The eccentric The Hop Farm Music Festival lasts three days and during that time it offers its visitors a whole adventure of music acts also integrating several activities created to bring entertainment and joy. There no one is left out.
Folk, indie and other mixed genres are all part of The Hop Farm Music Festival. The event, founded in 2008 by John Vincent Power in collaboration with UK Events & Production as well as The Hop Farm, is located in Paddock Wood, Kent.
Immediately after its inaugural year, 2008, The Hop Farm was nominated Best New Festival at the UK Festival Awards. Even though it wasn’t looking for stardom, the small gathering had recognition written in the stars. At the time the one-day event was headlined by master Neil Young, along with instigating names such as Primal Scream, Supergrass and Rufus Wainwright.
Festivals fans responded a survey that displayed dissatisfaction due to the feeling that the individuals’ tastes weren’t the highest standard among the festival organisations’ priorities. Those results led to the foundation of Hop Farm Festival. So, the Kent’s three-day happening had its inception based on popular demand, mostly people who felt neglected by the music business. Power to the people! More alternative genres, folk and independent styles, were instantaneously put first by the Hop team.
No sponsors, no brands, no VIP, no rules. Hop Farm Festival was something else. The dreamers say that to fly you only require a good mask and a cape. Soon the event found an image and the means to fill its needs and ambitions. In addition to the main two stages, The Hop has created: The Jazz & Blues Lounge, the Comedy Tent, the Silent Disco, the Unsigned Stage, the Kidz Zone, the Bandstands, a Vintage Fairground and the Circus Performers.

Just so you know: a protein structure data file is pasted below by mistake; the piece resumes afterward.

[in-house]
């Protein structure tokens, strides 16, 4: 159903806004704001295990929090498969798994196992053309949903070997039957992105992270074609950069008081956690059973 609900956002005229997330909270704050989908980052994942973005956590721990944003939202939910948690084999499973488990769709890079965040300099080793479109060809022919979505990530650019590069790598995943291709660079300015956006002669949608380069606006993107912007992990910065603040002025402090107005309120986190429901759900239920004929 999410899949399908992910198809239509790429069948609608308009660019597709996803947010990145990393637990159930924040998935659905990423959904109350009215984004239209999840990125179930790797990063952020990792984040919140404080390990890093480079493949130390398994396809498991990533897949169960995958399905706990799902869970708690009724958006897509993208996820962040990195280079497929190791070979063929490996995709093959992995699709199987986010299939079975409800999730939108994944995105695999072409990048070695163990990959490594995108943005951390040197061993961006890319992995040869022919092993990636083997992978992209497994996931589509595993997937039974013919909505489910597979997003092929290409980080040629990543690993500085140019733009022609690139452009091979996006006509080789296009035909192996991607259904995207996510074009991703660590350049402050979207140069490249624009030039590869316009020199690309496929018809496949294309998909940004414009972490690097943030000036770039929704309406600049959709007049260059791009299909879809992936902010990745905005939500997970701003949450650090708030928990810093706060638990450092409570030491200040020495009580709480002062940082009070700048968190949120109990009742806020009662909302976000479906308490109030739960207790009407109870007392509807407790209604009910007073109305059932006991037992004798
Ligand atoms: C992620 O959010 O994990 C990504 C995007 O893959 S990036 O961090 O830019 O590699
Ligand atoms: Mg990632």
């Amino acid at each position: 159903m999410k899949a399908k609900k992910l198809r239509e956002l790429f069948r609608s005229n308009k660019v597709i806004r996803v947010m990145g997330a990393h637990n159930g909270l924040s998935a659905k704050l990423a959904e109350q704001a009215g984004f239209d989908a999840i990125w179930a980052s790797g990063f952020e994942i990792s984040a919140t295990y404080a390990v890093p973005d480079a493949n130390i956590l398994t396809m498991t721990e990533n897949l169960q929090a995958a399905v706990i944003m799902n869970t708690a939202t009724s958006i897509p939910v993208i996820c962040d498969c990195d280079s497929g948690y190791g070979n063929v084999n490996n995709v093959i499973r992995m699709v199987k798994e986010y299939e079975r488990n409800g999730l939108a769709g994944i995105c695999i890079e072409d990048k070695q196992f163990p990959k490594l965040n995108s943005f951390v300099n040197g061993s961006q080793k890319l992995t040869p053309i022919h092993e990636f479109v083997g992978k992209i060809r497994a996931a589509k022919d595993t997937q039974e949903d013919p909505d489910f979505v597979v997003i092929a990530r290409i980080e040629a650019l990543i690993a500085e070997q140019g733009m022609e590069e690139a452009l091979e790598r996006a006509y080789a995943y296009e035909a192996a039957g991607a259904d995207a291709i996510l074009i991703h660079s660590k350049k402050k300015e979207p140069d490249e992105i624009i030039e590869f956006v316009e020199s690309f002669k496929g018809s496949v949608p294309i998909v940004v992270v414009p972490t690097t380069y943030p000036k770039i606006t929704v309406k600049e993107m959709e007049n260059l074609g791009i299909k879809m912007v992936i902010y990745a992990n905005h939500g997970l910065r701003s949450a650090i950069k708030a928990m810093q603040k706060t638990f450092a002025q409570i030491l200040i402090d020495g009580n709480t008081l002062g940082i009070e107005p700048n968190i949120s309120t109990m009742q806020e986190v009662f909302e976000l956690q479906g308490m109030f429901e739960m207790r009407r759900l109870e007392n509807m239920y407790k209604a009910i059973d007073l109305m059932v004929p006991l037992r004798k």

By the variety of its spaces, we can tell that the Hop Farm is the place to be for everyone. Nobody feels put aside. Along with the strikingly beautiful scenery where it is held, this weekend hosts music, didactic and artistic activities for every festival-goer.
About this year’s edition The Telegraph emphasized “a solid gold Brian Wilson and a captivating Caro Emerald”. The publication has also reminded that the event’s management has been through rough times but now has a new guidance, and with it, a new vision of the future that seems to be just right – the epitome of Hop Farm’s establishment. In spite of its smaller capacity, the festival now has regained its marginal charm, conferred by its ideals, programme and of course to the creation of more secondary stages dedicated to the good old “quirky acts such as Seventies hippy punks Pink Fairies and prog jazz-rockers Soft Machine Legacy.”